"Sept. 11 News: Global Warming Could Raise Deaths From Extreme Heat By More Than 10,000 Each Year In Britain"
Climate change could cause the number of people dying in Britain from unbearable heat to increase by more than 10,000 every year, the Health Protection Agency has warned. [The Telegraph]
… by 2080 the temperature in towns and cities could rise by 10C, peaking at up to 40C (104F) in London, in the summer for several days.
A panel convened by the UN reported on Monday at a meeting in Bangkok that the system, known as the clean development mechanism (CDM), was in dire need of rescue. The panel warned that allowing the CDM to collapse would make it harder in future to raise finance to help developing countries cut carbon. [Guardian]
The first eight months of 2012 have been the warmest of any year on record in the contiguous United States, and this has been the third-hottest summer since record-keeping began in 1895, the U.S. National Climate Data Center said on Monday. [Reuters]
West Nile virus has caused symptoms in at least 1,993 Americans and killed 87 so far this year. And it’s unlikely that this virus, which humans contract from infected mosquitoes, will be getting any less dangerous in the near future. [Los Angeles Times]
With a 520-mile-long coast lined largely by teeming roads and fragile infrastructure, New York City is gingerly facing up to the intertwined threats posed by rising seas and ever-more-severe storm flooding. [New York Times]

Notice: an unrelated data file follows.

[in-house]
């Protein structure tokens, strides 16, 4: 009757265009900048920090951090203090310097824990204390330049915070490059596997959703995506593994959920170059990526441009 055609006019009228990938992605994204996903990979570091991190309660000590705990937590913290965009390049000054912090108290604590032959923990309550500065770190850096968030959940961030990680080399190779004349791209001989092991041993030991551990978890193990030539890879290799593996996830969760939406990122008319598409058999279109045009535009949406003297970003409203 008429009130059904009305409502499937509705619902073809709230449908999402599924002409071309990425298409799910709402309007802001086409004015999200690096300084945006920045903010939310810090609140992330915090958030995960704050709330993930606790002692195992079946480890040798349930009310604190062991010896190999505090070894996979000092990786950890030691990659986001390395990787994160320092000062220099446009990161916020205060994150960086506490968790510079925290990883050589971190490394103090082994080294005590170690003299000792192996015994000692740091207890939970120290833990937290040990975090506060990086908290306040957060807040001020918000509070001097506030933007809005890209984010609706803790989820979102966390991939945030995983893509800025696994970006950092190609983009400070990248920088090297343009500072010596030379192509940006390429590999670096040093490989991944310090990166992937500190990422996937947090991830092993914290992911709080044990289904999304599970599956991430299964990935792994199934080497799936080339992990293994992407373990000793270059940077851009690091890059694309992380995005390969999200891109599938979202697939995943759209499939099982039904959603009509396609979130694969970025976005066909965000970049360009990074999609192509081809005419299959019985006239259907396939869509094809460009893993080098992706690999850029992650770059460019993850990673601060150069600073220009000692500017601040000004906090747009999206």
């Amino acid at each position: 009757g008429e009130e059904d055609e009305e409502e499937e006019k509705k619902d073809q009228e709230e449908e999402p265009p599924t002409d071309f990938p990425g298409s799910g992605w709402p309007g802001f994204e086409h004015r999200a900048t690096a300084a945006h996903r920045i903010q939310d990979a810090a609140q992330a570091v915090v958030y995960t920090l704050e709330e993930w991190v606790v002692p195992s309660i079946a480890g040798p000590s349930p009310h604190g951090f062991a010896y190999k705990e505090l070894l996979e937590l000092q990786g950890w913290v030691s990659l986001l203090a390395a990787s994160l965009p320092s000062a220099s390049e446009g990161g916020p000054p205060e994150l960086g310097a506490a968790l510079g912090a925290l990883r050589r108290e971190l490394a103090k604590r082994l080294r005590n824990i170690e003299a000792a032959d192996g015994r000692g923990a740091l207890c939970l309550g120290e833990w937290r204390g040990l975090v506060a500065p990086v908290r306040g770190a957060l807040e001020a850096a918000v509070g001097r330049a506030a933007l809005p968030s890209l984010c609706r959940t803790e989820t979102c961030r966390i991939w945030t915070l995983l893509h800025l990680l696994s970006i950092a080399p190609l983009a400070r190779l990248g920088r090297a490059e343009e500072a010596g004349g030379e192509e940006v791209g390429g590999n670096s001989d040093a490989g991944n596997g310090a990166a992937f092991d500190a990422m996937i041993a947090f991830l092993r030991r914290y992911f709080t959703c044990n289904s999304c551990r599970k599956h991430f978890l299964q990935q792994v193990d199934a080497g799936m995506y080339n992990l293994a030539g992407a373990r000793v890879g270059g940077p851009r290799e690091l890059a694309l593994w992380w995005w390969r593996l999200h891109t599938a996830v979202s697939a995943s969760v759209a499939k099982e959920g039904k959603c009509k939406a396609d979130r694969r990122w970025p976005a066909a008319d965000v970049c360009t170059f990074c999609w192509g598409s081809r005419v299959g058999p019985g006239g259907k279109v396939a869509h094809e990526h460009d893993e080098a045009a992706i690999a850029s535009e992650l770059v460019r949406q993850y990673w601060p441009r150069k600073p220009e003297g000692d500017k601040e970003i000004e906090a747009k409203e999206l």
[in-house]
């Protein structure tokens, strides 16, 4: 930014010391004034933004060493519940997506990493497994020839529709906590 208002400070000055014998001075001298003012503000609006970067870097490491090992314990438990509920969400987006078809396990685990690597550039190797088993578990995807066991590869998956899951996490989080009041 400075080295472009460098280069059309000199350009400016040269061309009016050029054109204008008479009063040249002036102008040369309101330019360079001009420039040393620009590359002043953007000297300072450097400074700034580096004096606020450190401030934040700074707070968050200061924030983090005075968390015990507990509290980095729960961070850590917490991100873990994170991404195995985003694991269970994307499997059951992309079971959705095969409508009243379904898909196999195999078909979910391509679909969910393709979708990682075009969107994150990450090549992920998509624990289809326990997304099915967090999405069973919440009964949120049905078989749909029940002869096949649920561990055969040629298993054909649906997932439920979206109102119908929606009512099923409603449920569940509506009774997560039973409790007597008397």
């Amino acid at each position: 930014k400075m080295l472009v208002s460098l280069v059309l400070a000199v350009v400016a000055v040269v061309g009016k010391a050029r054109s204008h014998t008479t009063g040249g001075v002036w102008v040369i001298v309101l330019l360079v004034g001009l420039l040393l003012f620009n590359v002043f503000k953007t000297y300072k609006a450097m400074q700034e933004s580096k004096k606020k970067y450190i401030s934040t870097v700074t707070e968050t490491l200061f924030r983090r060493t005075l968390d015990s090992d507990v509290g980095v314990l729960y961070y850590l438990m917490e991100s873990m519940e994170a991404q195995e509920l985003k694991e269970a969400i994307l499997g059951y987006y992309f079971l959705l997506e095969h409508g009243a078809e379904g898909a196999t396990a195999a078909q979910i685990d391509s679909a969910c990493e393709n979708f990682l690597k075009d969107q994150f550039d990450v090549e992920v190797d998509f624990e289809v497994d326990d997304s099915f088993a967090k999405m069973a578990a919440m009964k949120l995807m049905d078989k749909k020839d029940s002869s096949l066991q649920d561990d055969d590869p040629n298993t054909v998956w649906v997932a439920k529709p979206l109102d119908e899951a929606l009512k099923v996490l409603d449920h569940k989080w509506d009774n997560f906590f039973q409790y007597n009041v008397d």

Hay fever sufferers face longer pollen seasons and highly allergenic new strains from invasive plants, a new report on the health effects of climate change on the UK warned on Tuesday. [Guardian]
Royal Dutch Shell on Monday was moving its drill ship off a prospect in the Chukchi Sea, a day after drilling began 70 miles off the Alaska coast because sea ice was moving toward the vessel. [Associated Press]
At its ongoing conference in South Korea, the International Union for Conservation of Nature released a report on Friday indicating that live coral coverage on reefs in the Caribbean has plummeted from nearly 50 percent in the 1970s to less than 10 percent today. [New York Times]